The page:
It’s interview time. You have all your questions prepared and all your answers ready to go (or so you think). You feel confident, motivated, and you’re focused. The interview is going better than expected when all of a sudden the interviewer throws you a curveball. Your face goes red, your palms start to sweat, and you can’t seem to get out any words. A pause of a mere 10 seconds feels like an eternity.
Don’t let this happen to you. There are always questions that can throw you off during an interview, but there are ways to prepare yourself. With any interview questions, it’s important to understand why the interviewer is asking the question, and be sure you address that in your answer. Here are five of the toughest interview questions that, if answered correctly, can set you apart from all other candidates.
- Have you ever had a conflict with a coworker or a boss?With this question, the interviewer is looking for two important qualities: Your ability to work with others and your problem-solving skills. Don’t get caught in a lie and say you get along with everyone – we’ve all had conflict at one time or another. Tell a story about a time when you and a coworker disagreed on a project or an idea and how the two of you managed to resolve the issue. Tell a compelling story that will make you stand out among other candidates and, if possible, stick with talking about coworkers and avoid talking about a boss.
- What is your perfect job?Don’t list companies that you would think would be fun to work at. Instead, describe the role that you want to have. Take details from various job descriptions that have intrigued you in the past and put them together in a detailed answer. The interviewer is not expecting you to say “at your company”, so don’t panic when this question comes up. Instead, use this question to showcase your ambitions, interests, and previous experience (“In my last job, I really enjoyed…”). If you’re feeling brave, return the question and put the interviewer on the spot.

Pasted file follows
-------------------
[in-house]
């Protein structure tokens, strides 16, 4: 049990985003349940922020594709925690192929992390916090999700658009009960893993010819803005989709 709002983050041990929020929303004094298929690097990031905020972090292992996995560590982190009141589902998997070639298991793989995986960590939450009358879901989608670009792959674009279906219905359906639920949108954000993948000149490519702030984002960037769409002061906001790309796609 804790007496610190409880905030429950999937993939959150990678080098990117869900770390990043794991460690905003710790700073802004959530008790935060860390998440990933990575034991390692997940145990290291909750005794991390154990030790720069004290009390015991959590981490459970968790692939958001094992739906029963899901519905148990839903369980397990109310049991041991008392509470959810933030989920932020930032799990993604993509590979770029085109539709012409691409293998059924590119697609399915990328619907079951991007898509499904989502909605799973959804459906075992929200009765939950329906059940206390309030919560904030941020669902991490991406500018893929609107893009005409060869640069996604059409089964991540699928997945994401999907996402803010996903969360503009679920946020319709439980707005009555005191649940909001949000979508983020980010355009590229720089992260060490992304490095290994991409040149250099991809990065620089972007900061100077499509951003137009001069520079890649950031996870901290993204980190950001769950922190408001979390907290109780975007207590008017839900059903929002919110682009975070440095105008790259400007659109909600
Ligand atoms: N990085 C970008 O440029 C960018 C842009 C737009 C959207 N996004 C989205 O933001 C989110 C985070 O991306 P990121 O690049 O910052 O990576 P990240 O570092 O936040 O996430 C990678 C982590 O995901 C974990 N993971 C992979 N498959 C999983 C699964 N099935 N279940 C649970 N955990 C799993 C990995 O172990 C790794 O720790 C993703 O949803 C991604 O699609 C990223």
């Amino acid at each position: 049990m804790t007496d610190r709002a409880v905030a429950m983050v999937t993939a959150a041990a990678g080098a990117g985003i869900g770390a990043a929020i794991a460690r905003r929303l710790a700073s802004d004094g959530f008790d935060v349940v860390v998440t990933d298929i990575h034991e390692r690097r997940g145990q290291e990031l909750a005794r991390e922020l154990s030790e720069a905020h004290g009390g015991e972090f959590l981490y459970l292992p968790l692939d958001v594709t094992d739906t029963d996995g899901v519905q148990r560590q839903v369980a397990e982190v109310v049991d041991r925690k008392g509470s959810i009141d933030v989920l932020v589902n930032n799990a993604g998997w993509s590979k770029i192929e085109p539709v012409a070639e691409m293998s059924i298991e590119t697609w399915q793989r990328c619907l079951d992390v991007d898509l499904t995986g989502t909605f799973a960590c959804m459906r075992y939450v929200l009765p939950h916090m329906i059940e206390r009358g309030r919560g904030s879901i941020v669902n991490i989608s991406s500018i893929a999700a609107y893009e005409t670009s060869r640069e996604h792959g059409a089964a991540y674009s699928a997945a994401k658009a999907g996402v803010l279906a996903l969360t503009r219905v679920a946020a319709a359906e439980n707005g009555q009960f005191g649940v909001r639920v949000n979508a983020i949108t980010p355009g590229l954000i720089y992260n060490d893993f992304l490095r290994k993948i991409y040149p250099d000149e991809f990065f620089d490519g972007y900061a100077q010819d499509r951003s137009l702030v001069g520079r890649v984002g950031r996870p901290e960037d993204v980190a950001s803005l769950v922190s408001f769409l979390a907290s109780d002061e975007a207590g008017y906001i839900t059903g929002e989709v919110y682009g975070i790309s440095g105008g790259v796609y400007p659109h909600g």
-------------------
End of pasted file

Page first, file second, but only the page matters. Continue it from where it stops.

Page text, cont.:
- Tell me a little about yourself?This was once my most feared interview question, but has now turned into one of my favorites. It’s the perfect opportunity to show that you’re a unique asset with a variety of skills and interests. You should have plenty of things to talk about, including your favorite classes you took in high school and college, sports that you played or that you still play, and where you live and where you want to live. You can basically talk about anything that you have done in your life that you’re passionate about and makes you sound interesting. Avoid your opinions and your beliefs. Talk about the facts and don’t stop talking until you get cut off. This is the one question that you should be hoping for every time during an interview. Make it count.
- Why should I hire you?The key to this question is not to hesitate. Of course you believe that you are qualified for the position and would make a great fit in the company, but if you don’t say it they might never know. Have the mindset at every single interview that this is the job for you. Do your research and prepare to answer this question beforehand. Is the company facing specific problems? Did the job ad mention certain responsibilities or roles? In your answer, tell how you would address these issues and above all emphasize what you will bring to the position, not what you are hoping to get out of it. Speak confidently and assure the interviewer that you truly belong in the company.
- If you were an animal, what would you be?
Now I don’t believe this question will make or break your interview, but it can pay off to be unique. The interviewer wants to know if you can think quickly on your feet, and with this type of question your answer will reveal personality traits that can’t necessarily be inferred from your resume. Think: if they interviewed 10 people and six said a dog, three said a cat, and you said an elephant, you would stand out and be remembered. You could say something like, “I would be an elephant because they’re huge, they eat almost all day, and I would love to actually know how intelligent they are.” You don’t have to be an elephant expert to explain this reason. Show the interviewer your ability to think outside the box and name an animal that will differentiate you from the other candidates.